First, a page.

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Over the past several months we’ve had more and more students note a disconnect between their scores on the NBME practice tests and their final USMLE Step 1 score, and they are voicing their unhappiness on forums like Reddit and Student Doctor Network.

Currently there are 11 NBME CBSSA forms available, five of which were made available free of charge due to the delays experienced by COVID-19. Forms 20, 21, 22, 23, and 24 were introduced in Spring 2019. Forms 13, 15, 16,17, 18, and 19 are also currently available. (Not sure which order to take the NBME Free Assessments? See our updated recommendations here.)

A quick web search will lead you to numerous posts of individual students correlating their NBME and UWorld Self-Assessment Exam scores with their final Step 1 score.

Bottom line, though:

Looking at medical students as a group, do the NBMEs under-predict, over-predict, or accurately predict scores on the USMLE?

In my personal experience as a tutor, I have found that the predictive quality of NBMEs is very student-dependent. Some students outperform their NBME scores, others underperform. We’ve gotten this question from hundreds of students over the years. There have even been dedicated research studies examining this correlation more closely. 

There are several possible explanations for the differences in NBME/USMLE score predictions. First off, stress levels are very high on test day. Test day is different from all your other study days. The anxiety is at an all time high. Adrenaline is running through your veins like crazy. You barely get any sleep the night before. You are so nervous that you can barely eat breakfast. And, if you're anything like me, you might even have stress-induced GERD leading up to test day. Furthermore, you have the added stress of needing to transport yourself to a testing center. The Prometric staff that day may be nice or they may be rude. Nowadays you even have the added inconvenience of having to wear a mask during your exam. All of these factors influence each person differently. Some people function better under this kind of stress. Others get overwhelmed and may underperform.

Additionally, timing may be slightly different for a given individual on test day. When you take an NBME practice test at home, you may not be strict with your timing. Perhaps you start your practice test at 10:00 AM when your actual exam is scheduled for 8:00 AM. Maybe you end up taking a longer break than time would normally permit on test day.

NBME exams are only 4 blocks long while the actual exam consists of 7 blocks. If you don’t appropriately time and train yourself to be able to get through 7 blocks, your score can suffer on test day. It is important to be able to mentally push through 280 questions on test day and combat any test-day fatigue. This includes packing an adequate amount of healthy snacks, water, and a substantial lunch to get you through that long day. Here's a handy list of everything you need (and don't need) to get through test day.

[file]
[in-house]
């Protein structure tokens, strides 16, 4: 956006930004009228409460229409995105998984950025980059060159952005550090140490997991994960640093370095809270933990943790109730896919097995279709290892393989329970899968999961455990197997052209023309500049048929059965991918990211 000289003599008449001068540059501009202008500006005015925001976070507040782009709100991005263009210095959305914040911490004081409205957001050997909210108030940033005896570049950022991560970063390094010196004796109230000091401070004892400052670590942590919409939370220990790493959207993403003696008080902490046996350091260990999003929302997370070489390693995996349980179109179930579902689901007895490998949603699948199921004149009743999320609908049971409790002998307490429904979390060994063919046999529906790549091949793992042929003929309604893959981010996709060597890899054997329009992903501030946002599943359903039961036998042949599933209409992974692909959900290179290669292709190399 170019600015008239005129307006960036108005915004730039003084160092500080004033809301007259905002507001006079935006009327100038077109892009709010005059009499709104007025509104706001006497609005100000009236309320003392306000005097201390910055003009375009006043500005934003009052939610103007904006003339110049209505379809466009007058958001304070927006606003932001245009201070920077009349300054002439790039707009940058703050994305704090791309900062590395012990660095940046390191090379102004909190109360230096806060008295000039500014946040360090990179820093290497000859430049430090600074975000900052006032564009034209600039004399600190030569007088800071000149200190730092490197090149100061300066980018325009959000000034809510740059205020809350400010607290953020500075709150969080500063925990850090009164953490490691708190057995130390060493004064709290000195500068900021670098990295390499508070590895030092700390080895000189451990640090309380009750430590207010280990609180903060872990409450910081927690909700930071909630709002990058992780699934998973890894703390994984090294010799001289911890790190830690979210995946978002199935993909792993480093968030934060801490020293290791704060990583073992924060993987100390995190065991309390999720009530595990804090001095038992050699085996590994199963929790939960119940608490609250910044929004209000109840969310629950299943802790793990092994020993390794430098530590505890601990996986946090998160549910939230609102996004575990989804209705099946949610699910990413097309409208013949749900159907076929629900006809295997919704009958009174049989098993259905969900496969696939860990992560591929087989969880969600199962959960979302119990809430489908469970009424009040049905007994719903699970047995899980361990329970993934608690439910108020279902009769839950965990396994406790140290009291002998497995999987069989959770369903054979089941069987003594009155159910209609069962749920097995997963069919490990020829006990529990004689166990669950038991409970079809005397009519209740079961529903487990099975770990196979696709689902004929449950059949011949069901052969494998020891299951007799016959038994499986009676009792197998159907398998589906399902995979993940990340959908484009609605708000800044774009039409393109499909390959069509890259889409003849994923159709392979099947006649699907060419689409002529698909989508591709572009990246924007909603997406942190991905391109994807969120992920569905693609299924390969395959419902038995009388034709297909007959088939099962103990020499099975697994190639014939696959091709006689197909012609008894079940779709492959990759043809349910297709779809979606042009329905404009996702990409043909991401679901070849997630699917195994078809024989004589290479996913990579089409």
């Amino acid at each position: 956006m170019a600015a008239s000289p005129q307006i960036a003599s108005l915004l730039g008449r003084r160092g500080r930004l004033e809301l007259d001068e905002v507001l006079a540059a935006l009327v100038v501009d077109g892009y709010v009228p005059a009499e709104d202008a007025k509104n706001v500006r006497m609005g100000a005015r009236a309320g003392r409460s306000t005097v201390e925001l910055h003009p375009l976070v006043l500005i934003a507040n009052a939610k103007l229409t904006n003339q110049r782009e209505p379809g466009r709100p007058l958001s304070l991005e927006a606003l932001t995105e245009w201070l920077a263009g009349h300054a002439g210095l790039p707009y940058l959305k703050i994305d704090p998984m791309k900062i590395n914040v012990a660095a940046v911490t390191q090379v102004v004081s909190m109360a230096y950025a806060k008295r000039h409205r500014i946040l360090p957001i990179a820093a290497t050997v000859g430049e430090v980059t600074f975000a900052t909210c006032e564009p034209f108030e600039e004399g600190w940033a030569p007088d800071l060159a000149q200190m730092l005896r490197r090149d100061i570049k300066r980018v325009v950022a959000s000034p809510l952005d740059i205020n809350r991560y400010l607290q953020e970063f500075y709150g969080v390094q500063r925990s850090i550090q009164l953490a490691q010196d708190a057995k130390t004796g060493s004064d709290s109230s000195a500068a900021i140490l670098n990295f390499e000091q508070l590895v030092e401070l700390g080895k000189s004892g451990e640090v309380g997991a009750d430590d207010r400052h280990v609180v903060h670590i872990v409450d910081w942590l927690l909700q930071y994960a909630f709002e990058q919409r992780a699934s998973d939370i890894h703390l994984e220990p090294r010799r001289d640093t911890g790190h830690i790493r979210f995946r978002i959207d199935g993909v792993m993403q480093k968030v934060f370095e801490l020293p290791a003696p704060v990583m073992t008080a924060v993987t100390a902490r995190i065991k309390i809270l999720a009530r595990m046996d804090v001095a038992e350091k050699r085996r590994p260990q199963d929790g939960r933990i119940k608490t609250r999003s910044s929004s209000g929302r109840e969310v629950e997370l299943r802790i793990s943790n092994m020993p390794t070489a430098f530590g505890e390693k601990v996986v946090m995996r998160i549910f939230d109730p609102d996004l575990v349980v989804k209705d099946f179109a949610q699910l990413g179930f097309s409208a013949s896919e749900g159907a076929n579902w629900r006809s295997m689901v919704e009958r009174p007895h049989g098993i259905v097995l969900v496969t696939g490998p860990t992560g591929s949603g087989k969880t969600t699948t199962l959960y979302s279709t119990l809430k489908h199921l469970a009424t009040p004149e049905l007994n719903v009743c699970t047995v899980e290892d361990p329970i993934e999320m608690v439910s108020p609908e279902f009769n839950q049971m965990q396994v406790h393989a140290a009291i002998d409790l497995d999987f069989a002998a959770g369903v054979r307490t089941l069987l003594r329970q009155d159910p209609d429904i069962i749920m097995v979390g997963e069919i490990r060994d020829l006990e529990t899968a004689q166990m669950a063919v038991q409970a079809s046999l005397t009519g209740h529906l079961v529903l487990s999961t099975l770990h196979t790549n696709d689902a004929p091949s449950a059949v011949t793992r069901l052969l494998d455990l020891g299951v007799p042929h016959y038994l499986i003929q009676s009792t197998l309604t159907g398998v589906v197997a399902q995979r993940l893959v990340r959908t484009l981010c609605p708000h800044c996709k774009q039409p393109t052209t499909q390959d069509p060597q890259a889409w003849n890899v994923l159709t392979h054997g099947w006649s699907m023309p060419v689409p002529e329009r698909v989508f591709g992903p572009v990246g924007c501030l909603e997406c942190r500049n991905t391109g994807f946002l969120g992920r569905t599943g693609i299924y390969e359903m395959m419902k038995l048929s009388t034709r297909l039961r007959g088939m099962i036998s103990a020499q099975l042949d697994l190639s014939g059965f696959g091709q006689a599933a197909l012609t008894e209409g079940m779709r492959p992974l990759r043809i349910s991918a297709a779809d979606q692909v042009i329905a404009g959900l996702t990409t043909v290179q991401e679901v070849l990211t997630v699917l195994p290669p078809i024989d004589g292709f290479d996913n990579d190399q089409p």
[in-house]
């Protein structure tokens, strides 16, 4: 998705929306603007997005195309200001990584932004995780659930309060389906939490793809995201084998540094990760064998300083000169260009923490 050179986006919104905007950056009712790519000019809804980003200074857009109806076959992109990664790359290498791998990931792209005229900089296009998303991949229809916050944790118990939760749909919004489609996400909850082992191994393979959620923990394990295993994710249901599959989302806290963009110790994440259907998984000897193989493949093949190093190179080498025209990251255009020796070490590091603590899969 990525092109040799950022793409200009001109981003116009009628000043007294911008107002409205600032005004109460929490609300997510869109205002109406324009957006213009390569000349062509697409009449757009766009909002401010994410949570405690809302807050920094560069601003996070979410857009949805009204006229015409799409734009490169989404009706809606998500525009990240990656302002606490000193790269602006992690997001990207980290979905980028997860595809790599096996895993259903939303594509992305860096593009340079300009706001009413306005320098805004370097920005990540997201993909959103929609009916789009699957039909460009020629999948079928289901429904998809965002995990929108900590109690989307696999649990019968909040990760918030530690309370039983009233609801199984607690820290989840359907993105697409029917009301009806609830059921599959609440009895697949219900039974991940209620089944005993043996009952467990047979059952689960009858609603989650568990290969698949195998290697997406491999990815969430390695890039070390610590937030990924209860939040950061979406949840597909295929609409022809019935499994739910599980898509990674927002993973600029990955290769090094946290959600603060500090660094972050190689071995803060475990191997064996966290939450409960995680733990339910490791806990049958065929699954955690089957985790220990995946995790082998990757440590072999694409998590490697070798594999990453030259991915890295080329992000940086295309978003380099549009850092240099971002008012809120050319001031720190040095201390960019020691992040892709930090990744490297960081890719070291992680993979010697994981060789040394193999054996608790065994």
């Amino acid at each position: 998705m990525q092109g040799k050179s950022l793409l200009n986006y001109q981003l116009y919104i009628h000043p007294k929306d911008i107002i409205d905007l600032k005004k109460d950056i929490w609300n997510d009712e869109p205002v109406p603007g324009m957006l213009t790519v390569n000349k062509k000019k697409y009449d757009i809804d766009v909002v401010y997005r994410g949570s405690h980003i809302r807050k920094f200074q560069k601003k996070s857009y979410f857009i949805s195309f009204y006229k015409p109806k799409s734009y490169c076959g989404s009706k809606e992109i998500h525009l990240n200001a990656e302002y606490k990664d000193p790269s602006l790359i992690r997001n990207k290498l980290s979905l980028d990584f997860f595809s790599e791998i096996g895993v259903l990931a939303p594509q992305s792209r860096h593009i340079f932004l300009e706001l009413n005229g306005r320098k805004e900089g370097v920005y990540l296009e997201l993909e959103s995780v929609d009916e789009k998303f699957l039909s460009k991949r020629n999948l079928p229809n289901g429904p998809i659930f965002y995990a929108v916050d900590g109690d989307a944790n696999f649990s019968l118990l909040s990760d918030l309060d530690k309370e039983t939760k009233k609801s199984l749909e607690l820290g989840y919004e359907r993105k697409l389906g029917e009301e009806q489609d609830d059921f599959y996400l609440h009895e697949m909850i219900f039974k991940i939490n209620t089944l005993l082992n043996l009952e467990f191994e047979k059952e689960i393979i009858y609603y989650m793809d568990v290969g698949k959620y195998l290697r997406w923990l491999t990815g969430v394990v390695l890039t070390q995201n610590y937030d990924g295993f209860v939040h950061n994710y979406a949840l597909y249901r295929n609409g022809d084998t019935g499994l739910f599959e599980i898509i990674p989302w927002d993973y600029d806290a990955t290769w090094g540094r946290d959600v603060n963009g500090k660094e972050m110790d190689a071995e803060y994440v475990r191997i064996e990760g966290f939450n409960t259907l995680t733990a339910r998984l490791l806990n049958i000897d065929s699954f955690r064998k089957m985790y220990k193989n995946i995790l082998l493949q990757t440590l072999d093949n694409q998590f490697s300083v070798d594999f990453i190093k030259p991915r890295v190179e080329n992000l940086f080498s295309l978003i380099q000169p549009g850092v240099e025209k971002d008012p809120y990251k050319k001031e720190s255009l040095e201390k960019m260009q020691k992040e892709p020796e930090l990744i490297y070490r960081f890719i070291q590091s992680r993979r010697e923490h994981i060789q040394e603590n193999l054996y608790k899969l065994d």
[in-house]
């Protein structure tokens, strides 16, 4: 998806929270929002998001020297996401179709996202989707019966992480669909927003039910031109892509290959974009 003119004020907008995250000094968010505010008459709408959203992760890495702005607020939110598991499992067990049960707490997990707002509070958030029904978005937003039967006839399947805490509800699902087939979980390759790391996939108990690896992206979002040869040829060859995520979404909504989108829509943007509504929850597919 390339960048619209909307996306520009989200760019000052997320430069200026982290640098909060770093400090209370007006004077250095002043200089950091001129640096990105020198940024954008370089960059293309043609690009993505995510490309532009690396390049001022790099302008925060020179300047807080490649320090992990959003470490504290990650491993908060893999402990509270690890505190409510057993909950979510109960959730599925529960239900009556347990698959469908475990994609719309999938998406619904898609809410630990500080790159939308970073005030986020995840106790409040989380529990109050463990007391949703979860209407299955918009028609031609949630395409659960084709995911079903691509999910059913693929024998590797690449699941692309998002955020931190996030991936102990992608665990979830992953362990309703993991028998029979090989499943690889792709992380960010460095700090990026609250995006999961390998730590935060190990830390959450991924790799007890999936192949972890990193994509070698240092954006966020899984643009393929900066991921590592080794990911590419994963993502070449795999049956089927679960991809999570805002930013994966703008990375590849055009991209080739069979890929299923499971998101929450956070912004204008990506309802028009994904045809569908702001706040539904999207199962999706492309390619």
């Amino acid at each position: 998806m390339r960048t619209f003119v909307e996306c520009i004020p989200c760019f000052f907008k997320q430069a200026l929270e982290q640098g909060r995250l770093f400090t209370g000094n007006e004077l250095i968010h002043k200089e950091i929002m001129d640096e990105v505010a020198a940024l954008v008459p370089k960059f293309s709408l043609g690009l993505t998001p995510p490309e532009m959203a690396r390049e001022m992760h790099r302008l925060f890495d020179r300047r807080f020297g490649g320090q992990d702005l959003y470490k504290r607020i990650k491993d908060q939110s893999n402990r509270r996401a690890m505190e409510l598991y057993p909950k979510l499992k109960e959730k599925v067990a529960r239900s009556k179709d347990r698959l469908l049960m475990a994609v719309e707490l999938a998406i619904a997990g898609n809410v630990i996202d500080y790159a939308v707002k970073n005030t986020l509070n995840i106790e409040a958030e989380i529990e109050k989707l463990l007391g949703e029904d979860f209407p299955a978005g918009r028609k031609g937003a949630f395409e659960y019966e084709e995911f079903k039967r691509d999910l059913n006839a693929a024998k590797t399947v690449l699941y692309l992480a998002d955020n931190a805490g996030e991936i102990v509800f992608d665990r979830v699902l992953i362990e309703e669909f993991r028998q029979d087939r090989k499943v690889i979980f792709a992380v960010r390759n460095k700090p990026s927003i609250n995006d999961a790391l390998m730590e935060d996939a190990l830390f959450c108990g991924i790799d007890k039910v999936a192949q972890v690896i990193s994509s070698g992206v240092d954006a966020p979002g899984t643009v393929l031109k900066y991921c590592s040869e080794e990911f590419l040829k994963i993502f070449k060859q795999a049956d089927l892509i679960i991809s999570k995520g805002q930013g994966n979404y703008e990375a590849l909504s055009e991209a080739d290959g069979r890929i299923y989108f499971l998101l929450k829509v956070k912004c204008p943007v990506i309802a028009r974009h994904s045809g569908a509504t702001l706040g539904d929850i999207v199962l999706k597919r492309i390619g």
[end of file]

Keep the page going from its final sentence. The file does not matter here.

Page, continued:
Bottom line? When taking your NBMEs, try your best to simulate the actual testing environment: minimize distractions, utilize Timed mode, commit to completing all of the question blocks in one sitting, and yes--take the exam while wearing a mask. In this way, you will help the practice assessments work for you, by providing a ballpark score range that will be closest to your actual score.

Keep in mind, though: practice tests are meant to be used as a learning tool to assess your strengths and weaknesses both in terms of knowledge content and test-taking habits as well as simulating exam conditions. They should be incorporated into every student’s study schedule.


Photo by Mark Boss on Unsplash

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Annette Gawron, MD, MPH

Annette Gawron, MD, MPH

Annette Gawron, MD, MPH is a current PGY-1 Pediatric Resident at Nicklaus Children's Hospital in Miami, FL. She recently graduated magna cum laude from St. George's University. She has been an MST tutor for over two years now helping students crush their Step 1 and Step 2 CK and CS exams. When she isn't at the hospital, Annette loves to play her guitar or piano and enjoys traveling. She has two furry feline friends who love to play and snuggle (and say hi to her students!). Annette is interested in pursuing a Pediatric Hematology/Oncology fellowship after residency.
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